Electric muscle stimulation (EMS) is a method of treatment frequently used in chiropractic therapy to relieve muscle spasms and pain. During EMS, electrodes attached to an electric stimulation machine are placed on the patient’s areas of discomfort, transmitting mild electrical current to the region. These electrodes adhere to the skin with adhesive pads. The purpose of EMS is to decrease pain, strengthen muscles, and reduce inflammation. Patients who undergo electric muscle stimulation most often find it soothing and pleasant, something like a deep electrical massage.

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Once the electrodes are placed on the patient’s back, neck, shoulder, knee, ankle or wrist, the level of stimulation is adjusted according to the patient’s sensitivity. Normally the patient is advised to tolerate the strongest intensity that feels comfortable in order to reap the greatest benefit from the treatment. Patients may experience a tingling or prickly sensation, but EMS should never be painful.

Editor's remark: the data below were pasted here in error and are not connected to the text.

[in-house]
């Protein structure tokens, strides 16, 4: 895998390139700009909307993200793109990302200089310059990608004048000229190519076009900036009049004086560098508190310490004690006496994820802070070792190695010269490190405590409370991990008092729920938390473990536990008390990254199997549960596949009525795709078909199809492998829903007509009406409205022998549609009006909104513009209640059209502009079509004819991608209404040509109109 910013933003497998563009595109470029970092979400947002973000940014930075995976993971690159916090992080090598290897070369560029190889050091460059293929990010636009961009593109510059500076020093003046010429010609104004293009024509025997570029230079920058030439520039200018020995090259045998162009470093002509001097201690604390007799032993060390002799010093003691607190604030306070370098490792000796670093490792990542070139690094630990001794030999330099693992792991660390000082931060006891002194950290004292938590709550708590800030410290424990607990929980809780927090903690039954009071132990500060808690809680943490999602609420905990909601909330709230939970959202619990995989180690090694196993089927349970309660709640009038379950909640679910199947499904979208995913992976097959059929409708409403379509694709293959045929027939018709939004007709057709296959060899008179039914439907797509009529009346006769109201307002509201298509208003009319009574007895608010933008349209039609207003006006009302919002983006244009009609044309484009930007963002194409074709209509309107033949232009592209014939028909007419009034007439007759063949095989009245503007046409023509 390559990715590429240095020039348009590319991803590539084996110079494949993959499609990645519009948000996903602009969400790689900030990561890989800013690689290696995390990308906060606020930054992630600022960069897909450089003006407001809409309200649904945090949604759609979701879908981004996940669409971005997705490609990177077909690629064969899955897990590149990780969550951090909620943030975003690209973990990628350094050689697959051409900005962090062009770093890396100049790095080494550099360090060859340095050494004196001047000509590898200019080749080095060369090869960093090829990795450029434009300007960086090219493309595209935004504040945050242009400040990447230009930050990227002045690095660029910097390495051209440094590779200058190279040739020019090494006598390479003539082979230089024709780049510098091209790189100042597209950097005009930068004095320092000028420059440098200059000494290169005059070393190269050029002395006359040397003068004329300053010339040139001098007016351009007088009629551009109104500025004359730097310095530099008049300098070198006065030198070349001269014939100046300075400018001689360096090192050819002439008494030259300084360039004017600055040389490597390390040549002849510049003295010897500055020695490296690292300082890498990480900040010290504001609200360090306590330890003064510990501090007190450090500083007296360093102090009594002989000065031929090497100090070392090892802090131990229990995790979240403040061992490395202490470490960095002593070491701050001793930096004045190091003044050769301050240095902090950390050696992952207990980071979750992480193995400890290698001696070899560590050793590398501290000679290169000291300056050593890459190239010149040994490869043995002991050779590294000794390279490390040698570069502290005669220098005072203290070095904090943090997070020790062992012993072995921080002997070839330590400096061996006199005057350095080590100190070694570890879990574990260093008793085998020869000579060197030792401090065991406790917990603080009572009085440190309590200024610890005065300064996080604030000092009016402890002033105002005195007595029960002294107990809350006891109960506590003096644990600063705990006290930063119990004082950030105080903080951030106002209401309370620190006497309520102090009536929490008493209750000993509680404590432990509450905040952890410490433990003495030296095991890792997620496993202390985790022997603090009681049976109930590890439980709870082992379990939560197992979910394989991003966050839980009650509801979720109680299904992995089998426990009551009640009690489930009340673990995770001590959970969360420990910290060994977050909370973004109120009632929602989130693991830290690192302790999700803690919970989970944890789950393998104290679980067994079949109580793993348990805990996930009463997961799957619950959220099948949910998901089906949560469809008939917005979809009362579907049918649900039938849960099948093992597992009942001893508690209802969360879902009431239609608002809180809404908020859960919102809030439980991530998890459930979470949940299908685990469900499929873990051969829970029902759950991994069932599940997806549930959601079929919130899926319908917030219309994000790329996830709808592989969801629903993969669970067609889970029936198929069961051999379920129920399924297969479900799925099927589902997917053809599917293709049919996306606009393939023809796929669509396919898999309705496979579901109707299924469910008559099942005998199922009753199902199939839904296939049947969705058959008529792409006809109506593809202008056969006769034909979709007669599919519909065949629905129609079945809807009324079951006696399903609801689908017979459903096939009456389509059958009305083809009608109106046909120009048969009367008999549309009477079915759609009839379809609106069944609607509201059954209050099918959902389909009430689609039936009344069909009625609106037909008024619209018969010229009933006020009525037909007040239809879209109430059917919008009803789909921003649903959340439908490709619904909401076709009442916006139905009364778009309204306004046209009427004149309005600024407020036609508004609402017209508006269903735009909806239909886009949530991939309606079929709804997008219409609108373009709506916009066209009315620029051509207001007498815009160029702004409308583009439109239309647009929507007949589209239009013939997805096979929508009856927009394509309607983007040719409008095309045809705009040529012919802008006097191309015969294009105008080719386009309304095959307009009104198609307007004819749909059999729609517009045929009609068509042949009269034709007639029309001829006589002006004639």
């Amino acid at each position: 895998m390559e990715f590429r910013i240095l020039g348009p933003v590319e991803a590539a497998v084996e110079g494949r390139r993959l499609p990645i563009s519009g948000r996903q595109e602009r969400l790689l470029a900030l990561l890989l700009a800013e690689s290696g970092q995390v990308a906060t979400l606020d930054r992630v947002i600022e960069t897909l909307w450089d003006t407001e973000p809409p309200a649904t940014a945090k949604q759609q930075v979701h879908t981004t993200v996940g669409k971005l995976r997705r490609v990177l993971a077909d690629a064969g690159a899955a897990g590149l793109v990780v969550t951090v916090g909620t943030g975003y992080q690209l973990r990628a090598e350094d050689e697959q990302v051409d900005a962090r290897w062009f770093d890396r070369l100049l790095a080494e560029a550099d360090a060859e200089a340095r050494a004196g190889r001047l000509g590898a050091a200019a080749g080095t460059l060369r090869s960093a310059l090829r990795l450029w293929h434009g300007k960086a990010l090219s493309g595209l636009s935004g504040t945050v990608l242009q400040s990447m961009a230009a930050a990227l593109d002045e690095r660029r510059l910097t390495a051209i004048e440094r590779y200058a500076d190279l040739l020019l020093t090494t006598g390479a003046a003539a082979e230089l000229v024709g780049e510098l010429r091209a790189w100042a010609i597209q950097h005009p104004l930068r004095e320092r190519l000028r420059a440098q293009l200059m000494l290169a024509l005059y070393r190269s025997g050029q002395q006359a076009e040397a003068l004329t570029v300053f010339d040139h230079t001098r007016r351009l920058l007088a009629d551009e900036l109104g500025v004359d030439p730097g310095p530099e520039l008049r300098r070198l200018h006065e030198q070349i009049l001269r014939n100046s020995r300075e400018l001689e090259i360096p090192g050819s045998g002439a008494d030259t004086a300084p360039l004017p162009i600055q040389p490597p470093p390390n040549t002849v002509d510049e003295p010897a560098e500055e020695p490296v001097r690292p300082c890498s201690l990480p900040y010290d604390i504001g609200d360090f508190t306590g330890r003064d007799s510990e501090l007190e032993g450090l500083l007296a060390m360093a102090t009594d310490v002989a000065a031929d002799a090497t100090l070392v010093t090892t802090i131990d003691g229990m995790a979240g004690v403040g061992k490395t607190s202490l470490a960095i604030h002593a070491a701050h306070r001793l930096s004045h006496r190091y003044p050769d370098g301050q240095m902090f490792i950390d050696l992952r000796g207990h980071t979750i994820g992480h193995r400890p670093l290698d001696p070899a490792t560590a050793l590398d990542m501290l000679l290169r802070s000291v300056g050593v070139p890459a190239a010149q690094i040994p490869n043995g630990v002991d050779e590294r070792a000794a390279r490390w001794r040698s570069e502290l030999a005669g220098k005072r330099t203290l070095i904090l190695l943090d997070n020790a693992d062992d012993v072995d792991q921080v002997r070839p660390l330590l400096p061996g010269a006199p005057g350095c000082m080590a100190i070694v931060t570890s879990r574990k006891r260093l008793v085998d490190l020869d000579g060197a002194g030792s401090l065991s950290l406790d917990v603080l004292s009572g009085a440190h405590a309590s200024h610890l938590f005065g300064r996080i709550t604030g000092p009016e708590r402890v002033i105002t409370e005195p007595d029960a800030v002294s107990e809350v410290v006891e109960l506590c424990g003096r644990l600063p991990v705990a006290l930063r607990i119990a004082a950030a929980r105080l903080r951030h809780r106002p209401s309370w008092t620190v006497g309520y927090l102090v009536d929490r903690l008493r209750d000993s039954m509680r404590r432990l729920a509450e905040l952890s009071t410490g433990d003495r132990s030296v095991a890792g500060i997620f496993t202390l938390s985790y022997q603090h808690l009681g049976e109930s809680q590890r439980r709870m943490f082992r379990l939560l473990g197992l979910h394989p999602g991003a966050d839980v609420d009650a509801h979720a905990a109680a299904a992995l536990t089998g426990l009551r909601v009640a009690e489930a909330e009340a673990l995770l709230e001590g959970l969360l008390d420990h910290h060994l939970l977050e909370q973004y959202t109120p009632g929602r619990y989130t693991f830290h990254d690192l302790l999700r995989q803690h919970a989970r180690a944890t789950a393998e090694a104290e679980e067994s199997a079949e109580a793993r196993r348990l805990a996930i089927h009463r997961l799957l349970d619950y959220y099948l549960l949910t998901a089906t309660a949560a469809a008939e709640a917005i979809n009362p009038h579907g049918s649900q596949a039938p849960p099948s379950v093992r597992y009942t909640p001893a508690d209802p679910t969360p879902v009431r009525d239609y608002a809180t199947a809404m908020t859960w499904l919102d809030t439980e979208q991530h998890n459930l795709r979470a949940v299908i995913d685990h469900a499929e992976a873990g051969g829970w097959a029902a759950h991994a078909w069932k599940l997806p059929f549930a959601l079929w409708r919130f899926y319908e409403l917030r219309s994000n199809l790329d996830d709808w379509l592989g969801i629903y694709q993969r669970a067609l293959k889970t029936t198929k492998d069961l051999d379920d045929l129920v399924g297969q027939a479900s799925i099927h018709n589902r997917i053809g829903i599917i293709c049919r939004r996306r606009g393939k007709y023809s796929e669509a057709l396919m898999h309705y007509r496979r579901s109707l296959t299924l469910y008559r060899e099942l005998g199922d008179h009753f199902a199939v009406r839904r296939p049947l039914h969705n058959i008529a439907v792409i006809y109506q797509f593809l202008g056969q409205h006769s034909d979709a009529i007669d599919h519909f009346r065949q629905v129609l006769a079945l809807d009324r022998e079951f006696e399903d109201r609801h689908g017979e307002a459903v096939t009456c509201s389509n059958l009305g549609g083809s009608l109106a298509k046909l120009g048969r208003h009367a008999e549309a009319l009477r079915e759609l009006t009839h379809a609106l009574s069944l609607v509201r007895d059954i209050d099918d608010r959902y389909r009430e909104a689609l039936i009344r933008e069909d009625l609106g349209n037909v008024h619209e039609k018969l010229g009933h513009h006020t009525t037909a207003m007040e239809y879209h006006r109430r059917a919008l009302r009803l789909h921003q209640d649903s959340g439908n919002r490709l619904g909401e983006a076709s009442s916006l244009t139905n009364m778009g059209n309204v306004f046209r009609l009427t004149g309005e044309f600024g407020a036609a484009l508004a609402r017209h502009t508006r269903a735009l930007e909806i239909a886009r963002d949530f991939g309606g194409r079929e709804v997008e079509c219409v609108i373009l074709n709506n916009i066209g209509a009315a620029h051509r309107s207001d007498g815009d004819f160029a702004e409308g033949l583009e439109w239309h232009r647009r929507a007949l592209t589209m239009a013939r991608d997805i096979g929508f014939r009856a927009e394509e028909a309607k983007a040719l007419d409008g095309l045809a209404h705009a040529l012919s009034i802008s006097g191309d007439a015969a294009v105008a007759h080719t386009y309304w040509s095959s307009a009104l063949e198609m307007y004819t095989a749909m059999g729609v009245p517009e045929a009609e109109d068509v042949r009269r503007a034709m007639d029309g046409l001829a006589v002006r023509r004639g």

EMS controls pain at the site of injury in two ways: by blocking nerve signals and by releasing endorphins, the body’s natural painkillers. The electrical stimulation can also be made to cause rapid involuntary muscle contractions that simulate voluntary ones. These contractions help to rehabilitate and strengthen the muscles involved.

Electric muscle stimulation is an effective chiropractic tool, increasing circulation, reducing inflammation and relieving pain. For the great majority of patients, it provides relief from acute pain and eases muscle tension. EMS is a safe form of treatment. The only risks include possible allergic reaction to the adhesive on the electrode pads or, rarely, a burn to the skin because of too high an intensity level of electrical current.

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